Earlier this month, the three major candidates for mayor - Eileen Brady,Charlie Hales and Jefferson Smith – gathered for the race’s first debate. Although the trio showed little disagreement on issues like jobs and the economy, the difference came in the Columbia River Crossing, the proposed Interstate 5 bridge. Despite this being a project that would cost billions, has been vehemently criticized for its design (think flat slabs of concrete), is not supported by a majority of the community and is not even sure to reduce traffic congestion, two of three candidates expressed support for its going forward.
This spring the Oregon legislature created an oversight committee on the Columbia River Crossing, deciding a project of this scale and expense warranted a closer look. At that committee’s inaugural meeting, Rep. Wand asked about the criteria used to select the project and move it forward, and Rep. Bentz tried to get to the bottom of the Purpose and Need statement. Legislators, understandably, are trying to figure out how the heck we got saddled with an unaffordable mega-project, while rejecting a host of alternatives we could actually get built.
The Oregon legislature is on deck to approve or disapprove its share of funding for the Columbia River Crossing (CRC) Project. The CRC plan is crafted by the Oregon Department of Transportation, Washington State Department of Transportation, and various other local and federal government agencies. Oregon must also approve or disapprove an obligation to back the tolling revenue bonds included in the plan. Oregon state government’s share of project investment is estimated to be $450 million, and additionally, its guarantee of toll bonds is estimated to be about $650 million. Washington State’s contribution and obligation are the same as those of Oregon State, per plan. The federal government is expected to contribute another $1,250 million. All total, the CRC plan is estimated to cost $3.45 billion in state government contributions, project tolls, and federal contributions.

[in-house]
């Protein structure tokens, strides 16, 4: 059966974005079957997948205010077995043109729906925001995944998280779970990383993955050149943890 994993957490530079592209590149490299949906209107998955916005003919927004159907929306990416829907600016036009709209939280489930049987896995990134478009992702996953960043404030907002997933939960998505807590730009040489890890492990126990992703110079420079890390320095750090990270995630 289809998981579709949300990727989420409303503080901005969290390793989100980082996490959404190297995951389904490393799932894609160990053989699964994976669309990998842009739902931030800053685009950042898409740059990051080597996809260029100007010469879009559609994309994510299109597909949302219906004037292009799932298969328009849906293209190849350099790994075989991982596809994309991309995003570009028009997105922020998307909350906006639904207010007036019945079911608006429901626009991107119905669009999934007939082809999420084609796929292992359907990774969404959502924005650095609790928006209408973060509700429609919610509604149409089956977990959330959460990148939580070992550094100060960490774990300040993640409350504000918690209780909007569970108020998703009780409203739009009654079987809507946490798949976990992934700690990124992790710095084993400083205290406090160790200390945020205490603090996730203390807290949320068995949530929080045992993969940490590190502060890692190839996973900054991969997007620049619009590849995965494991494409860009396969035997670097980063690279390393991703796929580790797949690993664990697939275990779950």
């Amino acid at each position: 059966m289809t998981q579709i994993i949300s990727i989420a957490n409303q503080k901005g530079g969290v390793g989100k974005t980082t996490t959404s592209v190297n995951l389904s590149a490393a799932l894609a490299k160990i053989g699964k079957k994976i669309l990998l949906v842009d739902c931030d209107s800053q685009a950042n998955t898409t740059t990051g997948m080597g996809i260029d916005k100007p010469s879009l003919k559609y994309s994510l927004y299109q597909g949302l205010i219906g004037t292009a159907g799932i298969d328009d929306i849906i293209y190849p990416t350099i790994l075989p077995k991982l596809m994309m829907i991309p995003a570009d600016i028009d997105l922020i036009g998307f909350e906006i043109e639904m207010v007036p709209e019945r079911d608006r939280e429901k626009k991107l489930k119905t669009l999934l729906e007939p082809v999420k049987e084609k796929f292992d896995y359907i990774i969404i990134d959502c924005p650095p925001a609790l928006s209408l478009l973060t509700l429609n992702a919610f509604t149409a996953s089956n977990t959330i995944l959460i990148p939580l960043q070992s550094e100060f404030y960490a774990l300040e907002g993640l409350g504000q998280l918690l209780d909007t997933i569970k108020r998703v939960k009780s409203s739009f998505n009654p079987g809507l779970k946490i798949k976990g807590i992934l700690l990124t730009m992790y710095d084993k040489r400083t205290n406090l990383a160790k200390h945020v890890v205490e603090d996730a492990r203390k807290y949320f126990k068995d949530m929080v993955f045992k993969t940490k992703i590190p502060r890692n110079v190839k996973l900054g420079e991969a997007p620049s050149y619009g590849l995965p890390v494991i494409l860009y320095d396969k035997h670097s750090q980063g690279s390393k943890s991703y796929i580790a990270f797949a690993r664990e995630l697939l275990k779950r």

The ongoing process of refining the Columbia River Crossing (CRC) project continues as opponents, including the Northeast Coalition of Neighborhoods (NECN), filed a brief on November 9, 2011, with the Oregon Supreme Court arguing against Metro’s use of a Land-Use Final Order (LUFO), a statute crafted in the 1990s that pertains to light rail projects.
Last Saturday the Antiplanner participated in a conference about the Columbia River Crossing, a government-planning effort aimed at replacing a bridge that doesn’t need to be replaced so Portland can sneak its light-rail system (and associated land-use planning) into Vancouver, Washington. One of the more fascinating presentations at the conference came from Tiffany Couch, a forensic accountant who has been studying the budget of the planning team called the Columbia River Crossing. It is public knowledge that this team has already spent $130 million doing nothing but pushing paper around. Since the bridge itself could be built for less than a billion dollars, that’s a healthy share of the cost. Of course, the planners’ goal is to spend well over $3 billion on the bridge, which would include money for light rail and other bells and whistles that are probably just as unnecessary.
READ MORE: http://ti.org/antiplanner/?p=5723